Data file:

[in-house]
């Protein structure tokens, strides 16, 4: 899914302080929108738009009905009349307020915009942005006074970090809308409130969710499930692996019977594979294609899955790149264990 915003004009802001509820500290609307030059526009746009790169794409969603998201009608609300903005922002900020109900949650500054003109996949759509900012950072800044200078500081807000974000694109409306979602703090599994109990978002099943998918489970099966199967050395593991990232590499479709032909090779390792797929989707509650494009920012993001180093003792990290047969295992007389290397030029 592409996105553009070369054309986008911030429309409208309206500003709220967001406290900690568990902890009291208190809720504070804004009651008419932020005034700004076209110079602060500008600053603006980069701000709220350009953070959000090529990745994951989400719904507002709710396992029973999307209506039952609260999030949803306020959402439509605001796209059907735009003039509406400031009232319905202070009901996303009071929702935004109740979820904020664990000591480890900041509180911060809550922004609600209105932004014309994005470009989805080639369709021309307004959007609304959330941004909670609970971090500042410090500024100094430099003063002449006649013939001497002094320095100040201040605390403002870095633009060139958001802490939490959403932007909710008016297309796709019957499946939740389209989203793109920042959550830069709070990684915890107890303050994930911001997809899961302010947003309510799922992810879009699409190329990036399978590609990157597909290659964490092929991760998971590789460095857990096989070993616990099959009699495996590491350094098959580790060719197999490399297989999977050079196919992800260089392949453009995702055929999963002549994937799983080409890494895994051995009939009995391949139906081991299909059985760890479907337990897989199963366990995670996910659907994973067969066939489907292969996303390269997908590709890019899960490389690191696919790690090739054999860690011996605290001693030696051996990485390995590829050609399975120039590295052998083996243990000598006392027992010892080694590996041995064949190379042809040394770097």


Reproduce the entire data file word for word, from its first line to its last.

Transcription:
[in-house]
């Protein structure tokens, strides 16, 4: 899914302080929108738009009905009349307020915009942005006074970090809308409130969710499930692996019977594979294609899955790149264990 915003004009802001509820500290609307030059526009746009790169794409969603998201009608609300903005922002900020109900949650500054003109996949759509900012950072800044200078500081807000974000694109409306979602703090599994109990978002099943998918489970099966199967050395593991990232590499479709032909090779390792797929989707509650494009920012993001180093003792990290047969295992007389290397030029 592409996105553009070369054309986008911030429309409208309206500003709220967001406290900690568990902890009291208190809720504070804004009651008419932020005034700004076209110079602060500008600053603006980069701000709220350009953070959000090529990745994951989400719904507002709710396992029973999307209506039952609260999030949803306020959402439509605001796209059907735009003039509406400031009232319905202070009901996303009071929702935004109740979820904020664990000591480890900041509180911060809550922004609600209105932004014309994005470009989805080639369709021309307004959007609304959330941004909670609970971090500042410090500024100094430099003063002449006649013939001497002094320095100040201040605390403002870095633009060139958001802490939490959403932007909710008016297309796709019957499946939740389209989203793109920042959550830069709070990684915890107890303050994930911001997809899961302010947003309510799922992810879009699409190329990036399978590609990157597909290659964490092929991760998971590789460095857990096989070993616990099959009699495996590491350094098959580790060719197999490399297989999977050079196919992800260089392949453009995702055929999963002549994937799983080409890494895994051995009939009995391949139906081991299909059985760890479907337990897989199963366990995670996910659907994973067969066939489907292969996303390269997908590709890019899960490389690191696919790690090739054999860690011996605290001693030696051996990485390995590829050609399975120039590295052998083996243990000598006392027992010892080694590996041995064949190379042809040394770097």